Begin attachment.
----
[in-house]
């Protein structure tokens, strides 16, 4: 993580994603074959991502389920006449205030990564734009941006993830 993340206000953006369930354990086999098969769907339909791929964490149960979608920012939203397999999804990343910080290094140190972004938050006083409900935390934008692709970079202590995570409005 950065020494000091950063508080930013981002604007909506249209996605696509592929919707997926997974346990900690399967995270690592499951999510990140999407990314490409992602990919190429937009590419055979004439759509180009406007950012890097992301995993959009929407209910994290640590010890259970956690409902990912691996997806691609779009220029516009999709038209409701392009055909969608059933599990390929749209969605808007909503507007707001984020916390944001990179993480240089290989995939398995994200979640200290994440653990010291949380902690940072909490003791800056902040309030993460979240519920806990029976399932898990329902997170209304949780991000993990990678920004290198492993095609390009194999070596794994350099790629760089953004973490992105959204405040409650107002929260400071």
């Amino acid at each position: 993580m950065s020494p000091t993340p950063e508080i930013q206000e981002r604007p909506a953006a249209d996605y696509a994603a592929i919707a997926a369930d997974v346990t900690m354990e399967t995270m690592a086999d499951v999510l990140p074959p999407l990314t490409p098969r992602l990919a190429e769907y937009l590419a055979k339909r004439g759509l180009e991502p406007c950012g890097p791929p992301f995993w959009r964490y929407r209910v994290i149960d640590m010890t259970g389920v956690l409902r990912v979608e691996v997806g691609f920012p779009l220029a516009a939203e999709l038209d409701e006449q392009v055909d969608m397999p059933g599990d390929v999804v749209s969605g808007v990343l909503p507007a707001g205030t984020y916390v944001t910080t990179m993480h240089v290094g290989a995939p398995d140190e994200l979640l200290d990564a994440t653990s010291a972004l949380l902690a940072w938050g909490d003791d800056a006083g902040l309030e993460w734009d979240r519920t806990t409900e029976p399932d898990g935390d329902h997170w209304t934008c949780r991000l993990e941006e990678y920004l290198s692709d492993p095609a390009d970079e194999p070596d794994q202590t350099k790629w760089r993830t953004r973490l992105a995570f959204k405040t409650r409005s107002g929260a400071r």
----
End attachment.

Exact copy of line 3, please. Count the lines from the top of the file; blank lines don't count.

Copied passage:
């Amino acid at each position: 993580m950065s020494p000091t993340p950063e508080i930013q206000e981002r604007p909506a953006a249209d996605y696509a994603a592929i919707a997926a369930d997974v346990t900690m354990e399967t995270m690592a086999d499951v999510l990140p074959p999407l990314t490409p098969r992602l990919a190429e769907y937009l590419a055979k339909r004439g759509l180009e991502p406007c950012g890097p791929p992301f995993w959009r964490y929407r209910v994290i149960d640590m010890t259970g389920v956690l409902r990912v979608e691996v997806g691609f920012p779009l220029a516009a939203e999709l038209d409701e006449q392009v055909d969608m397999p059933g599990d390929v999804v749209s969605g808007v990343l909503p507007a707001g205030t984020y916390v944001t910080t990179m993480h240089v290094g290989a995939p398995d140190e994200l979640l200290d990564a994440t653990s010291a972004l949380l902690a940072w938050g909490d003791d800056a006083g902040l309030e993460w734009d979240r519920t806990t409900e029976p399932d898990g935390d329902h997170w209304t934008c949780r991000l993990e941006e990678y920004l290198s692709d492993p095609a390009d970079e194999p070596d794994q202590t350099k790629w760089r993830t953004r973490l992105a995570f959204k405040t409650r409005s107002g929260a400071r």